This study investigates residential mobility and housing tenure changes among separated and divorced individuals in five countries (Australia, Belgium, Germany, the Netherlands, and the UK) with similar levels of economic development, but different welfare provisions and housing markets. While there are a number of studies examining tenure changes related to separation in selected individual countries, only very few have compared patterns across countries. Using longitudinal data and applying Poisson regression models, we study the risk of a residential move and tenure change of separated men and women in comparison with cohabiting and married individuals. We distinguish between moves due to separation and moves of separated individuals. We expect to observe high residential mobility levels among separated men and women; mobility rates are expected to be the highest shortly after separation; they decrease gradually as time since separation increases. Separated individuals are expected to move from homeownership to privately owned dwellings; social housing may also be an important destination in some countries. We expect divorced individuals in countries with flexible housing markets to return to homeownership soon after separation, whereas those in constrained housing context will experience a period of prolonged residential instability with many tenure changes.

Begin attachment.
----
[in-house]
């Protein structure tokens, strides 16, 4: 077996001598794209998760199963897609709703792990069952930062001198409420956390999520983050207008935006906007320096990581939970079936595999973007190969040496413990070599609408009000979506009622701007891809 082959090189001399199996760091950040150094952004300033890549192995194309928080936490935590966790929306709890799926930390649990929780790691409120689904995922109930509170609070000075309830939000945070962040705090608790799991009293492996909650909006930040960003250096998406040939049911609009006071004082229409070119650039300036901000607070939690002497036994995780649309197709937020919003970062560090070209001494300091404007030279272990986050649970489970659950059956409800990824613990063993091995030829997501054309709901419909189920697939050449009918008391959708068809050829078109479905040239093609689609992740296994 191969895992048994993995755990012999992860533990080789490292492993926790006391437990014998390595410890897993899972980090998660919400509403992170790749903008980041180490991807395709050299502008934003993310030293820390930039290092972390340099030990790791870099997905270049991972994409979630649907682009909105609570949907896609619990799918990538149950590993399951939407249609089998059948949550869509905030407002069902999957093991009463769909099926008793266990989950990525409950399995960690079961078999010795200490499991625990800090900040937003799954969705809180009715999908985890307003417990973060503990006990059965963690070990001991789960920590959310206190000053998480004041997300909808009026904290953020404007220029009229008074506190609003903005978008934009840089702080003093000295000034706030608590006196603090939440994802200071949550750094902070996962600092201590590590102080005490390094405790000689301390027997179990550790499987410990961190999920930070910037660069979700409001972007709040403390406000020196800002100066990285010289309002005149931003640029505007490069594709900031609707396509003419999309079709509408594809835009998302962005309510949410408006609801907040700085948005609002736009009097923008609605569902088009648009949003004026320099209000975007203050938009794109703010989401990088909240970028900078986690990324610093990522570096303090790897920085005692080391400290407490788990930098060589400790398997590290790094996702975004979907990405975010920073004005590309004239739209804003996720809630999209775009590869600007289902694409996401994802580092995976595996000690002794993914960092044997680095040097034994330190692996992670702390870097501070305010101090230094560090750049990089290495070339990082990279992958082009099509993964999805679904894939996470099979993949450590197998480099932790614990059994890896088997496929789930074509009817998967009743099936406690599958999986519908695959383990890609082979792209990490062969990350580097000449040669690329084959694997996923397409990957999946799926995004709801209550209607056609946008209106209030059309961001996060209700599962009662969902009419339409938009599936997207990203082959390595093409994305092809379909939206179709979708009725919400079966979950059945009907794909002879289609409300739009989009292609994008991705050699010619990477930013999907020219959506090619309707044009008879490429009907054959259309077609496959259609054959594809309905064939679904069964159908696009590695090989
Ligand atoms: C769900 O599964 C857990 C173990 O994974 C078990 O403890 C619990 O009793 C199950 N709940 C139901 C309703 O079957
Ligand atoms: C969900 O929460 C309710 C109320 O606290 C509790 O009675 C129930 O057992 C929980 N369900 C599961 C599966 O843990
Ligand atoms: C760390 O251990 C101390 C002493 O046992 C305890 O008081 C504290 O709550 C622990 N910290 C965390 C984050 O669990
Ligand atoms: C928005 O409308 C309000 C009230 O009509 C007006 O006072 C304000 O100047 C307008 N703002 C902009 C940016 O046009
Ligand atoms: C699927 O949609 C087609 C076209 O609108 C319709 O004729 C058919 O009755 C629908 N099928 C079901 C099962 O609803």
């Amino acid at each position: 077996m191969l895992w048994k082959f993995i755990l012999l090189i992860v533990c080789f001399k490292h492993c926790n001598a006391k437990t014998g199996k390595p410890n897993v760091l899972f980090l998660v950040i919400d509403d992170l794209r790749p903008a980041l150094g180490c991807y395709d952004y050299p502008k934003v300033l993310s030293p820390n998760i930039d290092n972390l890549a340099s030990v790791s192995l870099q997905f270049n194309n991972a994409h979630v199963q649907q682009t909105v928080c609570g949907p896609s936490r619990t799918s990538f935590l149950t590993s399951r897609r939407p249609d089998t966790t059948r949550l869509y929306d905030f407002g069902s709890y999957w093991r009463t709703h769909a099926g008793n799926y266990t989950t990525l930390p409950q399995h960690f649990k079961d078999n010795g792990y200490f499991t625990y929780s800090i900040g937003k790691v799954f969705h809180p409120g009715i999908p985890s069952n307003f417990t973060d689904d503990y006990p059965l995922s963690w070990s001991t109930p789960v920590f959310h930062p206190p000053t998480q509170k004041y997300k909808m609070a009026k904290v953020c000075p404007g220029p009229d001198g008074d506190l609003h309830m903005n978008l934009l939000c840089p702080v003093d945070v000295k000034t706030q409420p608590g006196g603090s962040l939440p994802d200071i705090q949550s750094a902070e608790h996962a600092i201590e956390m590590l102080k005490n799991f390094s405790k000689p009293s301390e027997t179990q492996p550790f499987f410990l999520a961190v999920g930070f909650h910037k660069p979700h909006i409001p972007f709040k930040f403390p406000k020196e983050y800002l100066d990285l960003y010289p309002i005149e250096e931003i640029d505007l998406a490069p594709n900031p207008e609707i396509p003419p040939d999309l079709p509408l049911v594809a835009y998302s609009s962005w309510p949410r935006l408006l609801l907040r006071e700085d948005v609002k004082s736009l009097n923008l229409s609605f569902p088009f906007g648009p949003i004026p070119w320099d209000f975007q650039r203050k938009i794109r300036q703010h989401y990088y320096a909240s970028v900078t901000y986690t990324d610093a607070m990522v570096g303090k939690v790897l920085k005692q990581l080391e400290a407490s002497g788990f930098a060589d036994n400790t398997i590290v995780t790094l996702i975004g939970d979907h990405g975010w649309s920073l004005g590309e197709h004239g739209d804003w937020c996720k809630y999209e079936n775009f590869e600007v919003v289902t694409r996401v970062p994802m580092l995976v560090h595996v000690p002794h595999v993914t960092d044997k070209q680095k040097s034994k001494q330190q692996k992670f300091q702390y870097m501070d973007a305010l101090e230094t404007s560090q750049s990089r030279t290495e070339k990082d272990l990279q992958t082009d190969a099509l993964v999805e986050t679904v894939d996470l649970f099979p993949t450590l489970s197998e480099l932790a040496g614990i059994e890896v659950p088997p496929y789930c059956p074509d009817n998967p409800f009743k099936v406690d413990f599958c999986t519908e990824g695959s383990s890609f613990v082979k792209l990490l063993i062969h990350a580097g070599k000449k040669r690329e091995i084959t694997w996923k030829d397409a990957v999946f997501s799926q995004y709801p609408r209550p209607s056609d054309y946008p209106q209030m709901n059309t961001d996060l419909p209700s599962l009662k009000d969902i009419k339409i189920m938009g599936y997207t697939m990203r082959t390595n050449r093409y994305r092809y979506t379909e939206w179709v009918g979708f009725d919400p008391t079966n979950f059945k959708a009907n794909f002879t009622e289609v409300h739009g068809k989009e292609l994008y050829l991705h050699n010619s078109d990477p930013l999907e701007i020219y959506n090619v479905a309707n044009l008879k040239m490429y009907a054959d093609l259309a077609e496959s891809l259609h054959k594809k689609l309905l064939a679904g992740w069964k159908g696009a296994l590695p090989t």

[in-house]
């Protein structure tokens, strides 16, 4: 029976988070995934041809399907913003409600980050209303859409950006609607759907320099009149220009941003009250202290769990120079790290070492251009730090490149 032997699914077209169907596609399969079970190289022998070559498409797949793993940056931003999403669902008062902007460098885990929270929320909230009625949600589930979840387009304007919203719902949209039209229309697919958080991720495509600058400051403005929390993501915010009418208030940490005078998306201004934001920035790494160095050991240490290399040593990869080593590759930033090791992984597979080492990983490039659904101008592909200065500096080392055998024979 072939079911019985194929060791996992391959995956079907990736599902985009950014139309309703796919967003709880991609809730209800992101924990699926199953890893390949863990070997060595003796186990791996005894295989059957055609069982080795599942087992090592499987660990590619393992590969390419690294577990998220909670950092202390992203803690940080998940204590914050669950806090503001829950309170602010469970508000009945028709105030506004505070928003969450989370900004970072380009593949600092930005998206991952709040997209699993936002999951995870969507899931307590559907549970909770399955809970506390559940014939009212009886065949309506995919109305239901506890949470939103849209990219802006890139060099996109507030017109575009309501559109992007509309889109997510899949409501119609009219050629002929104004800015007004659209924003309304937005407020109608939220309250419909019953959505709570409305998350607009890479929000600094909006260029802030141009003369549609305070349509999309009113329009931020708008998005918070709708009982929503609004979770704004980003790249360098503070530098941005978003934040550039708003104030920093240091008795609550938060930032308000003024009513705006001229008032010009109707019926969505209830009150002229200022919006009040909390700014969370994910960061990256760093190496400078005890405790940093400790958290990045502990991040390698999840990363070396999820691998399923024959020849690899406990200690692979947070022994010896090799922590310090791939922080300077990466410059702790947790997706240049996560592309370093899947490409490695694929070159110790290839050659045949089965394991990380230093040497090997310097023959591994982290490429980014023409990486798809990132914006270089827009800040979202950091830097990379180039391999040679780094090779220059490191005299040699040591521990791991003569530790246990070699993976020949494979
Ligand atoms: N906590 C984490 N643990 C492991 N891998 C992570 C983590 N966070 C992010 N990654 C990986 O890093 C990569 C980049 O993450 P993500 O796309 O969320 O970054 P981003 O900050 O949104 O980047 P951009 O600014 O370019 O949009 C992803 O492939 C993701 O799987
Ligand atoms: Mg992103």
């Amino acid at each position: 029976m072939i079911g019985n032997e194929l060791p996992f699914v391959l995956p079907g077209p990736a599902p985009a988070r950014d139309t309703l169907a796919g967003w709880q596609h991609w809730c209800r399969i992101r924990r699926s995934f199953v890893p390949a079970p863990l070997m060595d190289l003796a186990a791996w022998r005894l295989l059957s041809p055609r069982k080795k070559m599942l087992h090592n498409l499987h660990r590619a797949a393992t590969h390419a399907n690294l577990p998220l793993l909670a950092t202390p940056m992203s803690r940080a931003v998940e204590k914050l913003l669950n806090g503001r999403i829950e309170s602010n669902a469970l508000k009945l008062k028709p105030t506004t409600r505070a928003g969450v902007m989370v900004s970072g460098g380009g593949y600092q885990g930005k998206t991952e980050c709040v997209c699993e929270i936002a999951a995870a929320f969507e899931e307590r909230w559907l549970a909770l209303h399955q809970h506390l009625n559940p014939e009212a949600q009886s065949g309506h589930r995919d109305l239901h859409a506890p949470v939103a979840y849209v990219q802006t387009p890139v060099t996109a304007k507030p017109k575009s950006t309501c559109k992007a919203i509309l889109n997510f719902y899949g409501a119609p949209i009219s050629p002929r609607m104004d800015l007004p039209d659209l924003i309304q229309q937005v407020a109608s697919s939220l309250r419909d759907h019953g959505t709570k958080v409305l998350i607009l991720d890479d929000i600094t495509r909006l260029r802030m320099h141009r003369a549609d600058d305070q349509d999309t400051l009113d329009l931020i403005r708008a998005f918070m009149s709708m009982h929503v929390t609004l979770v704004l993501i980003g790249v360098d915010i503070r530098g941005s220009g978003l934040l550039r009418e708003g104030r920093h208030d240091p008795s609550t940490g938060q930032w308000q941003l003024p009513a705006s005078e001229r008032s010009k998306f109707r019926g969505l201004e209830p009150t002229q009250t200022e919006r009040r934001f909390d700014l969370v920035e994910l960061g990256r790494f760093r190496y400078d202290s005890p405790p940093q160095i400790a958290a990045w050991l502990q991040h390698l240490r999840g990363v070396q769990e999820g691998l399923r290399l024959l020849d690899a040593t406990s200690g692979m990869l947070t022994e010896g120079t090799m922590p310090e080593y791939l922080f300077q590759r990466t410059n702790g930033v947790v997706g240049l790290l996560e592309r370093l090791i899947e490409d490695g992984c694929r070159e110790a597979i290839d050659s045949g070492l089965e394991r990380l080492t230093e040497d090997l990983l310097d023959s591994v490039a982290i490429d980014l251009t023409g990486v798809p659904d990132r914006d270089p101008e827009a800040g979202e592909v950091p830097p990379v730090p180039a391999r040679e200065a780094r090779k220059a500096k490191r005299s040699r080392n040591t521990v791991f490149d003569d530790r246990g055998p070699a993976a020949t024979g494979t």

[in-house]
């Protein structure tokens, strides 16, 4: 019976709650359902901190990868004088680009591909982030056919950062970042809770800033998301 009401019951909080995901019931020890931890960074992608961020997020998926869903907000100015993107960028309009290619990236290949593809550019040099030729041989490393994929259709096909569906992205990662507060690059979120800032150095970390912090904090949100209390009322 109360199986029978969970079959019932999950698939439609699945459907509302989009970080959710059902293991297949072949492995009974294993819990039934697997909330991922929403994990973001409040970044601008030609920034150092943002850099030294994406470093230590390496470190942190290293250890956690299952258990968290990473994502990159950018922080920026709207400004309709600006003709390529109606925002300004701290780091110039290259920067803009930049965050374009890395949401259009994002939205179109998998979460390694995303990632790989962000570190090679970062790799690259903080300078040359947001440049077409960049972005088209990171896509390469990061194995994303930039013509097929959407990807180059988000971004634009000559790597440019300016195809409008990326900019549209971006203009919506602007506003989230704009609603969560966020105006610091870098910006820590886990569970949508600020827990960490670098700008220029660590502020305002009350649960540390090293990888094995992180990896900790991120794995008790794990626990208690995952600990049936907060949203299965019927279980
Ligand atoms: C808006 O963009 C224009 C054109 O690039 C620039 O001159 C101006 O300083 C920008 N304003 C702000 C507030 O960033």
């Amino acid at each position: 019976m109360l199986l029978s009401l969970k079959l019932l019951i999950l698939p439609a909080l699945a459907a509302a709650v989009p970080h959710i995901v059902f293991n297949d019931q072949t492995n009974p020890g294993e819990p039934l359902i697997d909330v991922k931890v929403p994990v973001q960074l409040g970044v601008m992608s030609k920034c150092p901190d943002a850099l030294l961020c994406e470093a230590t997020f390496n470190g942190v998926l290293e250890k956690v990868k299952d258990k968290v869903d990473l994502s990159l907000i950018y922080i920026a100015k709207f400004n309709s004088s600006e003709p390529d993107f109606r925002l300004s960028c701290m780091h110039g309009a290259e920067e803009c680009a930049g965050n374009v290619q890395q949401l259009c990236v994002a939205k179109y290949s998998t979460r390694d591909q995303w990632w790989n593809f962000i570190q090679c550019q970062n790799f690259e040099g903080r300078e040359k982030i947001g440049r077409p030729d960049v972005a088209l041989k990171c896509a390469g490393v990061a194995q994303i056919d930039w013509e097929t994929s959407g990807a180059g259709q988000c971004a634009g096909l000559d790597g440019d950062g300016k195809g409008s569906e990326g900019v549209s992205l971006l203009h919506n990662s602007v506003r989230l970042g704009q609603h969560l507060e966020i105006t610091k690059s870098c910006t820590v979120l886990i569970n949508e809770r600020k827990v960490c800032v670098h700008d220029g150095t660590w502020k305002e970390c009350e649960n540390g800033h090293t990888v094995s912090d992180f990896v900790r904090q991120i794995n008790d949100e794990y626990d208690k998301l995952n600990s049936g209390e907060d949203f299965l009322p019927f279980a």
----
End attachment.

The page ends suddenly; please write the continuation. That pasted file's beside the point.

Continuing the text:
Keywords: divorce, separation, housing tenure, residential mobility, Poisson regression, cross-national comparison
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